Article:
Word Origin capable of being dissolved or liquefied: a soluble powder. capable of being solved or explained: a soluble problem. Origin of soluble 1350–1400; Middle English
Late Latin solūbilis,
variant stem of
to loosen, dissolve +
-bilis -ble Related forms sol·u·ble·ness, noun sol·u·bly, adverb in·ter·sol·u·ble, adjective non·sol·u·ble, adjective non·sol·u·ble·ness, noun non·sol·u·bly, adverb un·sol·u·ble, adjective un·sol·u·ble·ness, noun un·sol·u·bly, adverb
Based on the Random House Unabridged Dictionary, © Random House, Inc. 2018
British Dictionary definitions for nonsoluble (of a substance) capable of being dissolved, esp easily dissolved in some solvent, usually water capable of being solved or answered Derived Forms solubleness, noun solubly, adverb Word Origin for soluble
C14: from Late Latin
solūbilis, from Latin solvere to dissolve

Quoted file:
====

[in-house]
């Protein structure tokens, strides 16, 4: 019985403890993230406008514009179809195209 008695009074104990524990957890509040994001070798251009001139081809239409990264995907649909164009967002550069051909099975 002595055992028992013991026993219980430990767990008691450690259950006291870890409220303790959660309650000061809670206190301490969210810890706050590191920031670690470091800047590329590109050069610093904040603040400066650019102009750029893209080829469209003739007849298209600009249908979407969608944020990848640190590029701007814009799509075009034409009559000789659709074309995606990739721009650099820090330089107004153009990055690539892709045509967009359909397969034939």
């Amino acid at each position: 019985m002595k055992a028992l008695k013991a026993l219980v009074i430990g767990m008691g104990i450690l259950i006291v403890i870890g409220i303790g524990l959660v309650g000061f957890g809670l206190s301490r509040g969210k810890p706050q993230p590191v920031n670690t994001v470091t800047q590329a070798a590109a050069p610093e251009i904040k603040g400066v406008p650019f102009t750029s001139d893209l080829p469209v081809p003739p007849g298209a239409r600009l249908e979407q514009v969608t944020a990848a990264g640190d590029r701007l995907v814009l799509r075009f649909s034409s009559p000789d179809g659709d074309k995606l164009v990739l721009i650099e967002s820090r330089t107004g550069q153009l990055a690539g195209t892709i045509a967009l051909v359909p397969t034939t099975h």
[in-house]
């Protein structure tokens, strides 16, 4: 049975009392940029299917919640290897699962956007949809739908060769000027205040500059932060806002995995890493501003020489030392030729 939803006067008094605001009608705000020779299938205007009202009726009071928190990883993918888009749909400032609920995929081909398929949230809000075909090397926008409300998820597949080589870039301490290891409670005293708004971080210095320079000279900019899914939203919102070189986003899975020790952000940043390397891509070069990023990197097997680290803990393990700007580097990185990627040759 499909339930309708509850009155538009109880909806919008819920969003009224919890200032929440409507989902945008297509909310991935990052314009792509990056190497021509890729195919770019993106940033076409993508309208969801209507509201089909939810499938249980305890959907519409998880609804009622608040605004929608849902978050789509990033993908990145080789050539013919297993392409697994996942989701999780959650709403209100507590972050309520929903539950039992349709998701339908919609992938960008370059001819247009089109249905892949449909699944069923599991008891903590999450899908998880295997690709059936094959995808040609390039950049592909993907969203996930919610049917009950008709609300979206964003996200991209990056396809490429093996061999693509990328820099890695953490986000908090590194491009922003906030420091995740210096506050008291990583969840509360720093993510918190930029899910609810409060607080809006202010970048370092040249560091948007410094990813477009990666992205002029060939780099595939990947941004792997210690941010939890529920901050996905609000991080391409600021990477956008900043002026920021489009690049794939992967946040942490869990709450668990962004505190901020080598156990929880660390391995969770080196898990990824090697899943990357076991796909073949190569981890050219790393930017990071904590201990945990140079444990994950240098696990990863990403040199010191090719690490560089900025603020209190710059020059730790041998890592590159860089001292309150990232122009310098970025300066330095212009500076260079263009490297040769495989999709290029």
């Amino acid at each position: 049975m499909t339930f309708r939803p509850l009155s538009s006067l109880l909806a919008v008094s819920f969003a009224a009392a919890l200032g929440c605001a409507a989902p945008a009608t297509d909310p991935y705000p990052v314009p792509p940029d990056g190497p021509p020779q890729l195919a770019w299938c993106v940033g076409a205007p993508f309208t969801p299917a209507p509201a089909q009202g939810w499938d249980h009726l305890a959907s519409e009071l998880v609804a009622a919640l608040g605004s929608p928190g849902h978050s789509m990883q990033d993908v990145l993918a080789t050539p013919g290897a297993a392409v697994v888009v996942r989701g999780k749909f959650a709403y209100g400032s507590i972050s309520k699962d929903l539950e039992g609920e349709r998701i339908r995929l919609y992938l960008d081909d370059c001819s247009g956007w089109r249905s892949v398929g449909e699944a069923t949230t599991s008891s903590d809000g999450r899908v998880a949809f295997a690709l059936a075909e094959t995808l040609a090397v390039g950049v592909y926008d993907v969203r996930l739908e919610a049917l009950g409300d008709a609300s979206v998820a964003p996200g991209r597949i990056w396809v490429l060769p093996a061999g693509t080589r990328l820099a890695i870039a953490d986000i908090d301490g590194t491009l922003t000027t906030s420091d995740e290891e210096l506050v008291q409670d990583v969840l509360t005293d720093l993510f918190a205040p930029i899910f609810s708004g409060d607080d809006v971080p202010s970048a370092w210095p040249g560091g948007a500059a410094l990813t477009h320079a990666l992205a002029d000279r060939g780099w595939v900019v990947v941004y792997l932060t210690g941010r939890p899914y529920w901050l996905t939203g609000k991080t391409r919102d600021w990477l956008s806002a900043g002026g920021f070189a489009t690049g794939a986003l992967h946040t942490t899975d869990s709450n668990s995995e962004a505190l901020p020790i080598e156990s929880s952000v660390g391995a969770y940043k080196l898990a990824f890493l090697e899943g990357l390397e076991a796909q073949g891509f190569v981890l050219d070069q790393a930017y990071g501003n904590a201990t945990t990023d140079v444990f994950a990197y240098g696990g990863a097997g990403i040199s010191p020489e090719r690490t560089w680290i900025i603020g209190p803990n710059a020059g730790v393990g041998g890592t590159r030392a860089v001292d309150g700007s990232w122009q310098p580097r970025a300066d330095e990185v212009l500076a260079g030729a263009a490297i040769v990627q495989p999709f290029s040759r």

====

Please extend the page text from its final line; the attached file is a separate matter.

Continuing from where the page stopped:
Collins English Dictionary - Complete & Unabridged 2012 Digital Edition
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Word Origin and History for nonsoluble soluble adj.
late 14c., "capable of being dissolved," from Old French
soluble "expungable, eradicable" (13c.), from Late Latin solubilis "that may be loosened or dissolved," from stem of Latin solvere "loosen, dissolve" (see solve). Meaning "capable of being solved" is attested from 1705. Substances are soluble, not solvable; problems can be either.
Online Etymology Dictionary, © 2010 Douglas Harper
soluble (sŏl ′yə-bəl) Capable of being dissolved, especially easily dissolved.
The American Heritage® Stedman's Medical Dictionary
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Capable of being dissolved. Salt, for example, is soluble in water.
The American Heritage® Science Dictionary
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